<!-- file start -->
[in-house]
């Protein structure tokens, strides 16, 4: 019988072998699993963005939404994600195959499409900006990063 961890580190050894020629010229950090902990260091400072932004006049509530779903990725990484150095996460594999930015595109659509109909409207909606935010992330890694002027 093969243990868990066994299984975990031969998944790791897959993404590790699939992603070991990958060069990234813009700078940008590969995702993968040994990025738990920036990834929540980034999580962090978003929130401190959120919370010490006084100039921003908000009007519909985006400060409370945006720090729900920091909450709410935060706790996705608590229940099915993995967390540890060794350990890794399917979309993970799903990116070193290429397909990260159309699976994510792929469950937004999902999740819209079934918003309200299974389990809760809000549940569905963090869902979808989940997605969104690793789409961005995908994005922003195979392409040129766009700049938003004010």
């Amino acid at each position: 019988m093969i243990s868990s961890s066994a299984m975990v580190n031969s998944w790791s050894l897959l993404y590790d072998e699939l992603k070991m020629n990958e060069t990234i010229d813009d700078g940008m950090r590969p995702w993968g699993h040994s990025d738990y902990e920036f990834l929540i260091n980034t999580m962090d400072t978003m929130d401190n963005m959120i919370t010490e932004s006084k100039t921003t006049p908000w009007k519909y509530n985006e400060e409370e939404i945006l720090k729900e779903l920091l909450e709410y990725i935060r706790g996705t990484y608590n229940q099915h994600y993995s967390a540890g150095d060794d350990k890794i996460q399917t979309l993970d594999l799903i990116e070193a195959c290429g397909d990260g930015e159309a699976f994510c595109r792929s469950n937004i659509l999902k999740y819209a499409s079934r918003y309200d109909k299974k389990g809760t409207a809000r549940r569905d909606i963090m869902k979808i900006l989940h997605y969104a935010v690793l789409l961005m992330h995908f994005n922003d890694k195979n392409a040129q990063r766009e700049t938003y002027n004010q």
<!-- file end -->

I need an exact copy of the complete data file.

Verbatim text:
[in-house]
């Protein structure tokens, strides 16, 4: 019988072998699993963005939404994600195959499409900006990063 961890580190050894020629010229950090902990260091400072932004006049509530779903990725990484150095996460594999930015595109659509109909409207909606935010992330890694002027 093969243990868990066994299984975990031969998944790791897959993404590790699939992603070991990958060069990234813009700078940008590969995702993968040994990025738990920036990834929540980034999580962090978003929130401190959120919370010490006084100039921003908000009007519909985006400060409370945006720090729900920091909450709410935060706790996705608590229940099915993995967390540890060794350990890794399917979309993970799903990116070193290429397909990260159309699976994510792929469950937004999902999740819209079934918003309200299974389990809760809000549940569905963090869902979808989940997605969104690793789409961005995908994005922003195979392409040129766009700049938003004010």
């Amino acid at each position: 019988m093969i243990s868990s961890s066994a299984m975990v580190n031969s998944w790791s050894l897959l993404y590790d072998e699939l992603k070991m020629n990958e060069t990234i010229d813009d700078g940008m950090r590969p995702w993968g699993h040994s990025d738990y902990e920036f990834l929540i260091n980034t999580m962090d400072t978003m929130d401190n963005m959120i919370t010490e932004s006084k100039t921003t006049p908000w009007k519909y509530n985006e400060e409370e939404i945006l720090k729900e779903l920091l909450e709410y990725i935060r706790g996705t990484y608590n229940q099915h994600y993995s967390a540890g150095d060794d350990k890794i996460q399917t979309l993970d594999l799903i990116e070193a195959c290429g397909d990260g930015e159309a699976f994510c595109r792929s469950n937004i659509l999902k999740y819209a499409s079934r918003y309200d109909k299974k389990g809760t409207a809000r549940r569905d909606i963090m869902k979808i900006l989940h997605y969104a935010v690793l789409l961005m992330h995908f994005n922003d890694k195979n392409a040129q990063r766009e700049t938003y002027n004010q």